Section 1202 allows stockholders to claim a minimum $10 million federal income tax gain exclusion in connection with their sale of qualified small business stock (QSBS) held for more than five years.[i] Assuming a 23.8% federal income tax rate, stockholders selling $10 million worth of QSBS qualify for a $2,380,000 gain exclusion.[ii] Needless to say, Section 1202’s gain exclusion is the most attractive tax benefits available to founders and venture capitalists. The failure of the Build Back Better Act and the Inflation Reduction Acts to reduce Section 1202’s benefits has dramatically improved the prospect that QSBS issued today will qualify for Section 1202’s 100% gain exclusion during 2027 and beyond.
This article is intended to serve as a resource for founders and venture capitalists exploring whether to position their business activities and investments to qualify for Section 1202’s gain exclusion. Along the way, the article bookmarks past in-depth articles and blogs addressing various QSBS planning issues.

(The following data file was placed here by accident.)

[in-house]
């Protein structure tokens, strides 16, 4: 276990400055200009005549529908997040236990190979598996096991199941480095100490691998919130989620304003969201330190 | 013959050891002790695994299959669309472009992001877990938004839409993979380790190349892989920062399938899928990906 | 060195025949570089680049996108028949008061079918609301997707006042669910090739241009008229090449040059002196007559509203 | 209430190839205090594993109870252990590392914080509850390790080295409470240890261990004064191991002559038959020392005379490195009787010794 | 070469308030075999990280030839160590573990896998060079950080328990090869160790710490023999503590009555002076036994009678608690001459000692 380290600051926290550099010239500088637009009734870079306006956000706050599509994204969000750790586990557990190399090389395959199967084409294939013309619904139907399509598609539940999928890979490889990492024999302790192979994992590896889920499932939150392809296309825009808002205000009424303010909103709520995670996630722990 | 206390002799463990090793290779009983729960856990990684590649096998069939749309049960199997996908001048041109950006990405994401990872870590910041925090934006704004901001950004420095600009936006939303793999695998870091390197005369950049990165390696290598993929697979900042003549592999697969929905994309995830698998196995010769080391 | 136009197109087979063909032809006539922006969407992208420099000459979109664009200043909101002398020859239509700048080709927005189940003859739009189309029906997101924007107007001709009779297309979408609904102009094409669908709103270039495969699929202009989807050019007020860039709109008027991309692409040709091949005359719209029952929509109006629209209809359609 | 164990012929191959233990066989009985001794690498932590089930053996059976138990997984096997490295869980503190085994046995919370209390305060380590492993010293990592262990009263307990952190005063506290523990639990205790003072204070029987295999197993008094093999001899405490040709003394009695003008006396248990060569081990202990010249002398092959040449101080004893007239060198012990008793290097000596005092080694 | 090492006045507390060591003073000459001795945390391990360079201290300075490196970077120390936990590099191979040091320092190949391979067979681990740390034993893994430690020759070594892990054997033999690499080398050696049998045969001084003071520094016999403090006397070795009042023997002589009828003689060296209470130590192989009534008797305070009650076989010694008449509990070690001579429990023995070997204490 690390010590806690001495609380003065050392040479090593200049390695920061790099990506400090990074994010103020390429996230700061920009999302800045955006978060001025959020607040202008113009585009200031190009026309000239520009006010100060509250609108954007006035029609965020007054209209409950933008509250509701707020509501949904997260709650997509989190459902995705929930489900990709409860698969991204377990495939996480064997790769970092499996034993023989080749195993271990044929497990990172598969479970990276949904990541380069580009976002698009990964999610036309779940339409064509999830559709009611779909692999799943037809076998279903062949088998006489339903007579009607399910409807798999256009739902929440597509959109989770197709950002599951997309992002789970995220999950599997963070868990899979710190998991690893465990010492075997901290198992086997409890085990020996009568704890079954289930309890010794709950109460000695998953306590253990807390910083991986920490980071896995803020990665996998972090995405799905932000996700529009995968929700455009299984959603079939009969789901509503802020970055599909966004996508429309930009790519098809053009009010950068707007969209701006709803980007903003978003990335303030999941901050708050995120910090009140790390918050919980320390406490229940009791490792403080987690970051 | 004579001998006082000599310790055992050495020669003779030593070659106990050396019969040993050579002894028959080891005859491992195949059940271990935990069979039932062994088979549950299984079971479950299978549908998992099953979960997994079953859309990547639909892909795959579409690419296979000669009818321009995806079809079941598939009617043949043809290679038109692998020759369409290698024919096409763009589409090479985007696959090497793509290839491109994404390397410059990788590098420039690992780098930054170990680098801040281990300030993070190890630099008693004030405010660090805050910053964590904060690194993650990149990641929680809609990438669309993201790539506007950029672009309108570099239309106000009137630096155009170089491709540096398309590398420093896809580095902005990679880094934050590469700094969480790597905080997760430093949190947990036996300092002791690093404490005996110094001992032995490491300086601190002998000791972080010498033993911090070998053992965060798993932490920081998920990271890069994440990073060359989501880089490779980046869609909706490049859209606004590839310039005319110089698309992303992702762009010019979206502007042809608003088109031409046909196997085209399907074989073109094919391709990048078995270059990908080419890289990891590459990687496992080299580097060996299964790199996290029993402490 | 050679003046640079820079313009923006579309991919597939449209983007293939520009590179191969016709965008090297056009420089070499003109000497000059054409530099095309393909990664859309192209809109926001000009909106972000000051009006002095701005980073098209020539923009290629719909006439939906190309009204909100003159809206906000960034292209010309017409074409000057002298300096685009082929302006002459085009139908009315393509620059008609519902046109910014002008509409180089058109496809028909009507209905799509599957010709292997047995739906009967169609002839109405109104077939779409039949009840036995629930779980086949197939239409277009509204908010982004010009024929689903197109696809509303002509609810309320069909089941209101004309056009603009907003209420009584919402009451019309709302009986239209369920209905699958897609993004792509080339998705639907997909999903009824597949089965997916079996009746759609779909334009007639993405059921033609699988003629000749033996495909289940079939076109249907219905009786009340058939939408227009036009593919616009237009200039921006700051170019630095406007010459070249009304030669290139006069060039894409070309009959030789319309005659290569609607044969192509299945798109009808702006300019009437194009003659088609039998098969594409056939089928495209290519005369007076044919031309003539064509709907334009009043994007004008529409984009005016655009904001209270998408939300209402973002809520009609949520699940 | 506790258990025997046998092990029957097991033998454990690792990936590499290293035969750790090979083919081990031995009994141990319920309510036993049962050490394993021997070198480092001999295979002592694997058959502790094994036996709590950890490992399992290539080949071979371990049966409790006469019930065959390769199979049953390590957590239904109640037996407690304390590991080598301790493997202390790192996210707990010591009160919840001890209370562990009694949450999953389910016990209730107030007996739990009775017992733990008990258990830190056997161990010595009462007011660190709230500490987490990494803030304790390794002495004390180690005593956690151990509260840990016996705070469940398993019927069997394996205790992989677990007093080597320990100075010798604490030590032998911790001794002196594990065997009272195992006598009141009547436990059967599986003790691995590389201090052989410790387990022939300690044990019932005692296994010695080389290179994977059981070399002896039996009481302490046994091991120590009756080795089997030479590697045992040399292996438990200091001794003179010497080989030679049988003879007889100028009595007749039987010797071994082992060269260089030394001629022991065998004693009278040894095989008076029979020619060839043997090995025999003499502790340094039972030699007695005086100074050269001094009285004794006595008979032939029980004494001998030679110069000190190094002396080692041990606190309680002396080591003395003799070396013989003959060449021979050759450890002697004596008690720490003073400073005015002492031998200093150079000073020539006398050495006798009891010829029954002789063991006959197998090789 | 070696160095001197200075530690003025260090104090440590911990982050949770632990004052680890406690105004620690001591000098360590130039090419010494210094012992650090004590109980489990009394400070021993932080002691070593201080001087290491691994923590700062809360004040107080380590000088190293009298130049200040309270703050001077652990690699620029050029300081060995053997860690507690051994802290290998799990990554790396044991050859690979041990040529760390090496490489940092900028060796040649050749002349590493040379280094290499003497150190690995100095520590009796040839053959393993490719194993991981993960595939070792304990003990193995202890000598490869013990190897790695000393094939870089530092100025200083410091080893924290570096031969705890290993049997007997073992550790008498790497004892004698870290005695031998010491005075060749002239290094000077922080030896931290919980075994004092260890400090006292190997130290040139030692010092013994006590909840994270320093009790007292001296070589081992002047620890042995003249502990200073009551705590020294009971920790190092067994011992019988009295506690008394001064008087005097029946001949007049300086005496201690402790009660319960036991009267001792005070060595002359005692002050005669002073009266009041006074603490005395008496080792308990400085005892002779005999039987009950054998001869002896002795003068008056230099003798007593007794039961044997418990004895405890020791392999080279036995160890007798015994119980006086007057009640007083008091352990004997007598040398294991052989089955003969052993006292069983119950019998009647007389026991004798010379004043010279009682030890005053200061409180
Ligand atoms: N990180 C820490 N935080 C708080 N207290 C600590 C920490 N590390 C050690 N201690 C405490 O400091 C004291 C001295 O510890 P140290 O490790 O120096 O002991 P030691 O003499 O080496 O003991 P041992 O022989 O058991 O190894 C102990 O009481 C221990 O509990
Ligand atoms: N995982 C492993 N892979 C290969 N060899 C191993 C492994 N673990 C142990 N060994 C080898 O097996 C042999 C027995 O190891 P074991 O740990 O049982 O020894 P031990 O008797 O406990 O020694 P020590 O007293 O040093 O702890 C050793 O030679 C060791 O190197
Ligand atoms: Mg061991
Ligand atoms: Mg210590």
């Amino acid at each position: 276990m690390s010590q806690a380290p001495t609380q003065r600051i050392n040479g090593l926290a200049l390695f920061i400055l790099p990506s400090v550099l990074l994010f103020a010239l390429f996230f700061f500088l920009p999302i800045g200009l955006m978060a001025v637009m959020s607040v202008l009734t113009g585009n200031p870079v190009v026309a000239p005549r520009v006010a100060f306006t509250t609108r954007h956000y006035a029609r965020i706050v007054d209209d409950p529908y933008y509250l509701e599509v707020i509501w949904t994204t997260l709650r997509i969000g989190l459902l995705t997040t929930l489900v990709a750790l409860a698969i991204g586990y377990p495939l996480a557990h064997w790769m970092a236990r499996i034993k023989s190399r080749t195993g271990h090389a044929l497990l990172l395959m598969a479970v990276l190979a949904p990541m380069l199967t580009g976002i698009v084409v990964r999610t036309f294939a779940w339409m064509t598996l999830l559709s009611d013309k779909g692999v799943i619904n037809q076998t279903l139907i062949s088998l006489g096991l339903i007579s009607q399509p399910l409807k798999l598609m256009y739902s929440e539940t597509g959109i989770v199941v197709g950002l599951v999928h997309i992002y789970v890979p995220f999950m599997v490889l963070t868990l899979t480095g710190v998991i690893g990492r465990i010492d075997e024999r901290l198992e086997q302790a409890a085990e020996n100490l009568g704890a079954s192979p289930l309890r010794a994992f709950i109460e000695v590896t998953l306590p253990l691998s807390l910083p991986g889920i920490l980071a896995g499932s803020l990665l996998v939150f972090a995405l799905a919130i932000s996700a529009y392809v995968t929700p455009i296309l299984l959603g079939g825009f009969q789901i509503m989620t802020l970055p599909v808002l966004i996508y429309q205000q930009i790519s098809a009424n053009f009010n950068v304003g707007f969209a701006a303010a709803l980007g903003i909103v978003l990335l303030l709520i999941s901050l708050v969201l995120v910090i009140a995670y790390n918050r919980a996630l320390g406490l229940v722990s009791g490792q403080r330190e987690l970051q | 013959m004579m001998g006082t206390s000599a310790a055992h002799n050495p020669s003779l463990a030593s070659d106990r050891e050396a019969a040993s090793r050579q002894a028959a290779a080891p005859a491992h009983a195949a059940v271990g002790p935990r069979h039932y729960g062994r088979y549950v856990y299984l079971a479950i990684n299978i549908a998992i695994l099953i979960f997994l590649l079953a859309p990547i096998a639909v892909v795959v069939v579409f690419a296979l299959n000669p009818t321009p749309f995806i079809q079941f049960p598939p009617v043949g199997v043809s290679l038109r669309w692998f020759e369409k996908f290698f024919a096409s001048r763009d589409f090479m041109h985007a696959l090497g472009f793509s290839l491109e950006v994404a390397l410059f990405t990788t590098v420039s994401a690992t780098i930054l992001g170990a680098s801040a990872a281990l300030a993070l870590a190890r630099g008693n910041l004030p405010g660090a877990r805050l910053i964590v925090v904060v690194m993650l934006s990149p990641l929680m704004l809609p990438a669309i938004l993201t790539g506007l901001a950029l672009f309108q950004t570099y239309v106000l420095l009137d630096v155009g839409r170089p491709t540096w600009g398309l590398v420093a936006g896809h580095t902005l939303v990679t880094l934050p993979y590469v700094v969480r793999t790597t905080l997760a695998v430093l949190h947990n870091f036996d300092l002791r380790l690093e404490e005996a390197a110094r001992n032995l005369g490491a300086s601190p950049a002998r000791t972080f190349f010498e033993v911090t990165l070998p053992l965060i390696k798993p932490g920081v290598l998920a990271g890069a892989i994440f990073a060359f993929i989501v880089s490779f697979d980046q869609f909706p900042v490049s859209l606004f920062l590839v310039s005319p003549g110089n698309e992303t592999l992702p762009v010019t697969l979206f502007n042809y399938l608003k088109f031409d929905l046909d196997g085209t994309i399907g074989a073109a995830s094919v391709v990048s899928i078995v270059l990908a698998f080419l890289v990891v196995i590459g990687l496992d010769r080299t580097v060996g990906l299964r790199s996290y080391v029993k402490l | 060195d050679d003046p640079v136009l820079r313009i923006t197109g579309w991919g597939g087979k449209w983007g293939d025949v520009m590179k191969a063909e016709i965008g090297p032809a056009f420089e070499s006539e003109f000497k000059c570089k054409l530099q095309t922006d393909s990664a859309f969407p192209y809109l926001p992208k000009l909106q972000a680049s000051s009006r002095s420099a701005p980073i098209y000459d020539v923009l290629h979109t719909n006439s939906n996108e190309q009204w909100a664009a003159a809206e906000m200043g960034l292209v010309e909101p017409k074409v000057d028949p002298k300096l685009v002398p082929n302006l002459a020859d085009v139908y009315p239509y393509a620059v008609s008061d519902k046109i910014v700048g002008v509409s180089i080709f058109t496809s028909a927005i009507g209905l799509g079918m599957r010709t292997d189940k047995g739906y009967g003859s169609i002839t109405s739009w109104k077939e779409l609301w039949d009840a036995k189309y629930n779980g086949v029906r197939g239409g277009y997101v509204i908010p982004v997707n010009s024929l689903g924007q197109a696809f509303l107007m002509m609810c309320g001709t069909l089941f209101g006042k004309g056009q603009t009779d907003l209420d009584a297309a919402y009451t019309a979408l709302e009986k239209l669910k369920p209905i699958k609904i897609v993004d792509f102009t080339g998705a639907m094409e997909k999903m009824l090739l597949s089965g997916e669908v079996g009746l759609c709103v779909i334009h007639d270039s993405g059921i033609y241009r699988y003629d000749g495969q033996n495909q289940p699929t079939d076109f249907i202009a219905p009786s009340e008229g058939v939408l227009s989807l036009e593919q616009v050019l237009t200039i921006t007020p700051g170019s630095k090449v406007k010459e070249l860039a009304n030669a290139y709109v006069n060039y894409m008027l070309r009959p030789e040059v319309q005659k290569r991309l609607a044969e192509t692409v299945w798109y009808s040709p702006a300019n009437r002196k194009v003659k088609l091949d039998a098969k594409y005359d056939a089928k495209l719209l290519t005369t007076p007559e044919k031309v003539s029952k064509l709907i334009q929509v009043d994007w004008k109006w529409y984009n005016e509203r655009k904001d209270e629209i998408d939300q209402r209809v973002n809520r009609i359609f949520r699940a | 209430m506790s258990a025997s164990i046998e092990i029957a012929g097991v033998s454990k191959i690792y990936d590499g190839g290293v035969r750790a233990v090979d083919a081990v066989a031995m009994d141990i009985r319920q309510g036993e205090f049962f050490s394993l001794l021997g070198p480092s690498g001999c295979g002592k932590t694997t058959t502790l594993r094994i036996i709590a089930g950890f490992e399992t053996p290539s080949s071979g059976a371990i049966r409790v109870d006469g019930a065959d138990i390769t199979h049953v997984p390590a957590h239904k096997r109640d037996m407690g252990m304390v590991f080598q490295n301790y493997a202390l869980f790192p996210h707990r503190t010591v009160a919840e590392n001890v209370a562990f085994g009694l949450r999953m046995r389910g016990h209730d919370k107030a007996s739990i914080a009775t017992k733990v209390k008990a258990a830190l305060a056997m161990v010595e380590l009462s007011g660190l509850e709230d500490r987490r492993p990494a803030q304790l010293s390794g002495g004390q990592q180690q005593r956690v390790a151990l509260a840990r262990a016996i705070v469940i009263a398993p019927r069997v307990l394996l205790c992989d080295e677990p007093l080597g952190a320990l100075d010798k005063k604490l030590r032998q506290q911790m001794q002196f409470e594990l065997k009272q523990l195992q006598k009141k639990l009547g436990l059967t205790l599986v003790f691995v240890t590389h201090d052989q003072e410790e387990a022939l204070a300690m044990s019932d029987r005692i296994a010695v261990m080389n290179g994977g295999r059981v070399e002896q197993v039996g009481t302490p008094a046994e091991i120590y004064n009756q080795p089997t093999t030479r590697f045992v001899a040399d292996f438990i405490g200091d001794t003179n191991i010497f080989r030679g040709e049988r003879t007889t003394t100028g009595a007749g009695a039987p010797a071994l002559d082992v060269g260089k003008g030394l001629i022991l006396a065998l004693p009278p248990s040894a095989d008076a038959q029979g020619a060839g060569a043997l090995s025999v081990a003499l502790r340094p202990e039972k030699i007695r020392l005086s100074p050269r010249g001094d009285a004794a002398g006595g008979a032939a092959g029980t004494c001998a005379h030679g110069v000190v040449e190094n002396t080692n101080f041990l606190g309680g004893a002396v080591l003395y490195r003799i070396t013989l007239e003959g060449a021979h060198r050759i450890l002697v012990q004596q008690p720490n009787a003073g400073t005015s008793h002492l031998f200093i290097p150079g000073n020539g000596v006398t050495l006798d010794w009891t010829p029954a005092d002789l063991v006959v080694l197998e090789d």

This article is one in a series of articles and blogs addressing planning issues relating to QSBS and the workings of Sections 1202 and 1045. During the past several years, there has been an increase in the use of C corporations as the entity of choice for start-ups. Much of this interest can be attributed to the reduction in the federal corporate income tax rate from 35% to 21%, but savvy founders and venture capitalists have also focused on qualifying for Section 1202’s gain exclusion. Legislation proposed during 2021 sought to curb Section 1202’s benefits, but that legislation stalled and then died, along with the balance of the Build Back Better Act. Congress finally passed the Inflation Reduction Act in August, 2022, but that legislation did not adopt the proposed amendments to Section 1202.
What It Takes To Qualify for Section 1202’s Gain Exclusion.
Section 1202 has a number of issuing corporation-level and stockholder-level eligibility requirements, all of which must be satisfied in order to claim Section 1202’s gain exclusion. These eligibility requirements are discussed below.